Being Thrift with mounting debt and wringing the Belle with an insurance policy

August 16, 2017 | Nestor Aparicio

the 2002 season as the team was continuing to bleed money and lose fans and sponsors.

Signing free agents was also becoming a bit lopsided. Camden Yards had a short porch. One reason the Orioles dealt with Erickson’s shenanigans and moodiness was that he was a ground ball pitcher. He threw a nasty sinker. Fly balls were a major problem in Baltimore for any pitcher. On thick, hot nights in the Patapsco River basin, the humidity allowed routine pop ups to sway down into left centerfield feet and past the 364-foot sign for home runs.

The Orioles were going to be perennially hard pressed to attract any of the best free agent pitchers, especially those who feared summer night fly balls, inflated ERAs, decreased value for their next deal and the eternally powerful AL East, where you’d be facing the best bats in the business. If you were a free agent pitcher you were better served in the National League throwing in a cavern than attempting to come to Camden Yards and pitch in a band box.

Unable to lure free agents to the Orioles – Thrift came back from the December 2001 winter meetings telling the media and team’s fan base that he had “Confederate money” – learning that agents and players wouldn’t sign with Angelos and Thrift under any financial terms because they simply didn’t want to play for the Birds. So, instead, Thrift set out to improve the team by trading for established talent.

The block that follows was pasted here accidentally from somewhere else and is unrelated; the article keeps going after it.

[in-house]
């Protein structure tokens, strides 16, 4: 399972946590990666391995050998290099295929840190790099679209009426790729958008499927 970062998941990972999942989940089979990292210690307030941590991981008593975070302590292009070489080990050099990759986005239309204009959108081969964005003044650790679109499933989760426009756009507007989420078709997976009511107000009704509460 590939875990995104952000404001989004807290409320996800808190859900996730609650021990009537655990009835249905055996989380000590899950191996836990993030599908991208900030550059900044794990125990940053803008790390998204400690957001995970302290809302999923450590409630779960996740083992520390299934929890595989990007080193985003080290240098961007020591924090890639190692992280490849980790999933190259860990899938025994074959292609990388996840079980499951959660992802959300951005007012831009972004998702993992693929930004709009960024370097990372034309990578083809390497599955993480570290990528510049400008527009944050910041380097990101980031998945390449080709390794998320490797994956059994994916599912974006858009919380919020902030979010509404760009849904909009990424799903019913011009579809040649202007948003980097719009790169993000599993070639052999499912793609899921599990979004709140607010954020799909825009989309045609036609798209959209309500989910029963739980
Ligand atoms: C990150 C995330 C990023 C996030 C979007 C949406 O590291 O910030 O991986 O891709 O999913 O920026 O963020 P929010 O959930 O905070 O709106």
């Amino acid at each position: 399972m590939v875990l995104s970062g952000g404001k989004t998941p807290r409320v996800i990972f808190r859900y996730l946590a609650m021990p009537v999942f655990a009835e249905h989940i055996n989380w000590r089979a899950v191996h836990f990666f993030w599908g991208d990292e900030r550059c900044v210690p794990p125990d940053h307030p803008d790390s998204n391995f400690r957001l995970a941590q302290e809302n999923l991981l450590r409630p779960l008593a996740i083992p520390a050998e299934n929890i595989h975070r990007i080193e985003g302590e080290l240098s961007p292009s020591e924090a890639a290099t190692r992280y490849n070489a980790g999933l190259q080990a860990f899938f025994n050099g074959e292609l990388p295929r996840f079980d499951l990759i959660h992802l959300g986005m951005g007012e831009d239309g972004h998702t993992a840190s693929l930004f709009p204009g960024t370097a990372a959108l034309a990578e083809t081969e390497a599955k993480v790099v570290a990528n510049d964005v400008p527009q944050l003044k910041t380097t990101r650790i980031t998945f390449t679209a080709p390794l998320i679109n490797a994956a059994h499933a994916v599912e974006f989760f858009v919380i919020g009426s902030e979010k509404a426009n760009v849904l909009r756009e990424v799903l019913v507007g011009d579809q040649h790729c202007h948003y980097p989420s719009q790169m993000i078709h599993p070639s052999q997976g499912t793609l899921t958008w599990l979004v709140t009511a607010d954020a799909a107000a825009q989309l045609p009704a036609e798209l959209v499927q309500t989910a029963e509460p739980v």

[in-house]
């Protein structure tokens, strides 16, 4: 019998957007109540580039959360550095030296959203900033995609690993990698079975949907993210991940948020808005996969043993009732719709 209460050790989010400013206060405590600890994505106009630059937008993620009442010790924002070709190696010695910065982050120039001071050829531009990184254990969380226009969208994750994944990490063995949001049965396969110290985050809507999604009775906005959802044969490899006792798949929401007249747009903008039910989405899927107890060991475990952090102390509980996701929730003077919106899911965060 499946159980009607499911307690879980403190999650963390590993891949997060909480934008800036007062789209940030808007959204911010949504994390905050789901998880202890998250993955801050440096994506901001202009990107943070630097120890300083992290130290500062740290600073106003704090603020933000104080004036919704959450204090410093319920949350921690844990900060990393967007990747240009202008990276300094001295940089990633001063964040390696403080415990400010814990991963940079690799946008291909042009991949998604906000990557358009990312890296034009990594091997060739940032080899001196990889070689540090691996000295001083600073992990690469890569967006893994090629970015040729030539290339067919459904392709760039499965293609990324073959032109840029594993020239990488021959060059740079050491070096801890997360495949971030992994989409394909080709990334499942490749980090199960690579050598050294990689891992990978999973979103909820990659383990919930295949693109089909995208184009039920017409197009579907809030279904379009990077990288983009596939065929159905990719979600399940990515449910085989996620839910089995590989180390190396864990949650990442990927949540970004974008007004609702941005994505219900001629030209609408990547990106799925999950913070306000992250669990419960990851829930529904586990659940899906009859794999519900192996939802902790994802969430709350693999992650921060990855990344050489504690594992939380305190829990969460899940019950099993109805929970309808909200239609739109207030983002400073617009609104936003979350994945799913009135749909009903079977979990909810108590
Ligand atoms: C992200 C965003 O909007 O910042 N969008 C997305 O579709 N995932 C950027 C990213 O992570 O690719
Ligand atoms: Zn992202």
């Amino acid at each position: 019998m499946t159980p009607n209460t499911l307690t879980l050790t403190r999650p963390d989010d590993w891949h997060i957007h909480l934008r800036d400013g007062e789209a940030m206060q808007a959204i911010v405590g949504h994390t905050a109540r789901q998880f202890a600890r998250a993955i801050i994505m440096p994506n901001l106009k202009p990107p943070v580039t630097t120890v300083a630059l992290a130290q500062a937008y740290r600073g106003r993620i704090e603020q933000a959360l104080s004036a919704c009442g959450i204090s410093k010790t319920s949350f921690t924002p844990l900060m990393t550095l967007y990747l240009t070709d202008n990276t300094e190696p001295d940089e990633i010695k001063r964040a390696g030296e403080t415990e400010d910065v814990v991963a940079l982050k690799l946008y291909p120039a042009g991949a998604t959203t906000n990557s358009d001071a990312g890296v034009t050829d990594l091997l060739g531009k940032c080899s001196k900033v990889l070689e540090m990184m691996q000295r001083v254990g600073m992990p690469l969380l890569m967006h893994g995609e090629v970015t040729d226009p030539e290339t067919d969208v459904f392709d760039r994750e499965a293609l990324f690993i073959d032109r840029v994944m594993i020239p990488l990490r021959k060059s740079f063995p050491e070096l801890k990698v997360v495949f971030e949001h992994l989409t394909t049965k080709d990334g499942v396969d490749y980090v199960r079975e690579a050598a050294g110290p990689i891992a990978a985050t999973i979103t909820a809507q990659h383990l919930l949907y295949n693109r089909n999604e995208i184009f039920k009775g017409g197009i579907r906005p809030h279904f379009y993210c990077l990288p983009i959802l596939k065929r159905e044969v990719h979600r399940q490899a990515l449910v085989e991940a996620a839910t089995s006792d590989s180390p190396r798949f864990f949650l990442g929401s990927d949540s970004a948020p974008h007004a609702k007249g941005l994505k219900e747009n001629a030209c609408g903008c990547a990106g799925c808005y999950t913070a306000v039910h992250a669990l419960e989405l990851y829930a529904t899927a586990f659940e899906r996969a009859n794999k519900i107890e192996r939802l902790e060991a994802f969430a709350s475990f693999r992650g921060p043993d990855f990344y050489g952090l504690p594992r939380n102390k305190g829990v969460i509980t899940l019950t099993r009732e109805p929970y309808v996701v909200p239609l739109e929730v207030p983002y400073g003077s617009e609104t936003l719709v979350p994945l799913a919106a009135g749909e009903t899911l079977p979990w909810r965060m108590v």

Thrift engaged the Phillies in deep trade talks for star third baseman Scott Rolen, who was entering his option year, by offering Jeff Conine, Sidney Ponson and a few young pitchers in the hopes of luring a legitimate All Star player to Camden Yards.

The Phillies were never satisfied with the trade bait and the Orioles weren’t likely to offer Rolen more than Philadelphia’s generous 10-year, $140 million offer that was turned down by the third baseman.

Instead, the Orioles dropped the team payroll to $60 million for the 2002 season and still wound up losing money and a lot of baseball games.

The team’s first Opening Day without Cal Ripken in two decades went well for Scott Erickson and the Birds as they beat Roger Clemens and the New York Yankees 10-3 behind a grand slam from